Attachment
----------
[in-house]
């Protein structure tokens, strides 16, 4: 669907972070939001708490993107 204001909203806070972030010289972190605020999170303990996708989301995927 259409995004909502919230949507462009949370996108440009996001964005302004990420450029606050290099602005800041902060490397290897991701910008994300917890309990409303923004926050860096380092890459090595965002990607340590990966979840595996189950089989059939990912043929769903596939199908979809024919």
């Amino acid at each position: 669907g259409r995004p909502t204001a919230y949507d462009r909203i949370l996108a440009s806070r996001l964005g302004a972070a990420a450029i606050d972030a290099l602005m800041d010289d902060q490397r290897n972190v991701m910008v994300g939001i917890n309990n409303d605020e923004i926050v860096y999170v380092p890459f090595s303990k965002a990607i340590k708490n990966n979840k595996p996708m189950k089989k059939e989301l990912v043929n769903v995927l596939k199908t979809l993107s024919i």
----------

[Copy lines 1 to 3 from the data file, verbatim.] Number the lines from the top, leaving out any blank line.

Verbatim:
[in-house]
């Protein structure tokens, strides 16, 4: 669907972070939001708490993107 204001909203806070972030010289972190605020999170303990996708989301995927 259409995004909502919230949507462009949370996108440009996001964005302004990420450029606050290099602005800041902060490397290897991701910008994300917890309990409303923004926050860096380092890459090595965002990607340590990966979840595996189950089989059939990912043929769903596939199908979809024919």
């Amino acid at each position: 669907g259409r995004p909502t204001a919230y949507d462009r909203i949370l996108a440009s806070r996001l964005g302004a972070a990420a450029i606050d972030a290099l602005m800041d010289d902060q490397r290897n972190v991701m910008v994300g939001i917890n309990n409303d605020e923004i926050v860096y999170v380092p890459f090595s303990k965002a990607i340590k708490n990966n979840k595996p996708m189950k089989k059939e989301l990912v043929n769903v995927l596939k199908t979809l993107s024919i």